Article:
Donors have rights – so many that the America-based Association of Fundraising Professionals has collated them in a document it calls the Donor Bill of Rights. The UK equivalent, the Fundraising Regulator’s Fundraising Promise, started life at Chartered Institute of Fundraising (then the Institute of Charity Fundraising Managers) in 2001 as the "Donors’ Charter".
But what about fundraisers? Don’t we have rights too? Shouldn’t these also be collated in an equivalent "Fundraiser Bill of Rights"? Such ideas are raised periodically, most recently by the American fundraiser Evan Wildsteen.
Bills of rights stipulate the rights people have against entities that might exploit them. The most famous is the bill of rights in the US Constitution, aimed at protecting citizens, but there are also bills of rights for consumers, and specific consumer groups, such as clients of architects and accountants.
We can see why donors might have a bill of rights – to protect them from exploitation by fundraisers – but why would fundraisers need one? Against whose power do we need to be protected?
That some fundraisers are even proposing such a bill suggests things are not right in the state of fundraising. In a profession that jokes about how others regard it as a "necessary evil", complaints and grumbles are rife regarding interference in strategy and practice by boards and senior management, lack of professional respect, short-term targets and lack of investment.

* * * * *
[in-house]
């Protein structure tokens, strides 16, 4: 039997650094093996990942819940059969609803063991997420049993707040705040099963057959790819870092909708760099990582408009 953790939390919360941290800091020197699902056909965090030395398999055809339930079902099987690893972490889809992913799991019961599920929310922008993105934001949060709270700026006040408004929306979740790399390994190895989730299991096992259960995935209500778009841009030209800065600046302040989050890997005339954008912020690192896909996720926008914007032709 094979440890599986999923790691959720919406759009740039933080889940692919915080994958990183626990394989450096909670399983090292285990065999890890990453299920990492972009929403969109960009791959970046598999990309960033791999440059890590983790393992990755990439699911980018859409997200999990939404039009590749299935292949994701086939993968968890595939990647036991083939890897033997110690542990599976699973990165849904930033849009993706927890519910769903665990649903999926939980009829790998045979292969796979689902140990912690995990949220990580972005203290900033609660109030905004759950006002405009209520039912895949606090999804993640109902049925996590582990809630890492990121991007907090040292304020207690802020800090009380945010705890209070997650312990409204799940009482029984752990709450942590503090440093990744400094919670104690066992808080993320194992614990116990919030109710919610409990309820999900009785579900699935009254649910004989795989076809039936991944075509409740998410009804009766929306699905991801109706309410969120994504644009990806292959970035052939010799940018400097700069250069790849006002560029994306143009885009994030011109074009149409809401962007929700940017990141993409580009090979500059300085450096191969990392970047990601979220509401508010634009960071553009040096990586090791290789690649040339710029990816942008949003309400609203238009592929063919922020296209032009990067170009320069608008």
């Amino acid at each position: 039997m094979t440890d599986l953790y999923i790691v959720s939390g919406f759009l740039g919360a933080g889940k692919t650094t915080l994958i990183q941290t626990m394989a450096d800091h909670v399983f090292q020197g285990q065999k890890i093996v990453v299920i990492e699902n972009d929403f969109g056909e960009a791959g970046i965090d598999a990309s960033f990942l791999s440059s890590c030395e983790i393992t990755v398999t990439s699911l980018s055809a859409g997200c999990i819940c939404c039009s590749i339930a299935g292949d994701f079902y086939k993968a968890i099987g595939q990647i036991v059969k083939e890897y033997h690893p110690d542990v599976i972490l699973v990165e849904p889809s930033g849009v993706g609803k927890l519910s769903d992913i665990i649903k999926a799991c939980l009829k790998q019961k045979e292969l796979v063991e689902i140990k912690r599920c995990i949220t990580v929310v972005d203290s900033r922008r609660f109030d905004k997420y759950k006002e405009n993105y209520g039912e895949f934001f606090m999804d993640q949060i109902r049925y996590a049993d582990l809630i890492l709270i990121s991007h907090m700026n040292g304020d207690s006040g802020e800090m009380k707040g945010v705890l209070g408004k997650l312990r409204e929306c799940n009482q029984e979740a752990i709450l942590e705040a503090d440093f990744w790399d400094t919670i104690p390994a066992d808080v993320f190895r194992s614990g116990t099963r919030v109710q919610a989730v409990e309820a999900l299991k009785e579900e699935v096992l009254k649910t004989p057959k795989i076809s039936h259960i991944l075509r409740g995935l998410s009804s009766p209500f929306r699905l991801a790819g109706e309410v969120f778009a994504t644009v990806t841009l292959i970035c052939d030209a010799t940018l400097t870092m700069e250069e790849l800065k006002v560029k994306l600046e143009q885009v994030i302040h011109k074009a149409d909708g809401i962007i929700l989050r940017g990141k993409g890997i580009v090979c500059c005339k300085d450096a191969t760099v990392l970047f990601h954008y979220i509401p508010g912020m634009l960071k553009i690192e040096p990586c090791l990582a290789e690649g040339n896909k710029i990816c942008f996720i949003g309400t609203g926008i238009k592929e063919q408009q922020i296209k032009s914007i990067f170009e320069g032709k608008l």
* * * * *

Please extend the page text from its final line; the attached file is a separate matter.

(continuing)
More recently there has been a backlash against donor dominance, which is what the bill of rights proposed by Amelia Garza and Jennifer T Holmes directly addresses.
So if a bill of rights is to protect fundraisers against exploitation and interference, what should it contain?
Rights and duties can be viewed as correlates. If someone has a right to something – such as free healthcare – then it follows that someone else has a duty to provide that healthcare. Without the correlative duty, the right is worthless.
What struck me about the 10 points in the most recent proposal by Evan Wildsteen was that many were not rights owed to fundraisers but the duties of fundraisers.
Some describe the duties that fundraisers owe themselves, such as taking a break and not taking work home.
Others describe the duties that fundraisers owe to others (often donors), for example, to not excessively research donors before meeting them, and be “ardent stewards of our trusted supporters”.
Donor rights have found their way into some of the other attempts to build a fundraiser bill of rights. So ingrained is the notion of serving donors and philanthropy, that we find it hard to shake this idea even in documents in which we are supposed to think only of ourselves.
But what are the duties that others owe to us as professional fundraisers that fall out of, because they are correlates of, the rights that we have – or ought to have?
What are fundraisers’ fundamental rights as professionals; rights that if they were lessened or removed would make it immeasurably harder to do our jobs and diminish us as professionals.
There are many such fundamental rights described in the four proposed bills I have linked to, though some of the entries feel more like optional "nice-to-haves".
Let’s crowdsource ideas for a bill of fundamental professional rights of fundraisers. Third Sector will tweet a link to this blog, so please add your suggestions. Below are three ideas of my own.
Fundraisers have a right to:
- Be granted respect as knowledgeable professionals and accorded the professional autonomy to carry out our jobs. This carries a concomitant obligation on our part to be and demonstrate our professional competence.
- Fair and appropriate compensation for the work we do.
- Work safely – nonprofit organisations have a duty of care to protect us from excessive or inappropriate demands from donors.
Ian MacQuillin is director of the think tank Rogare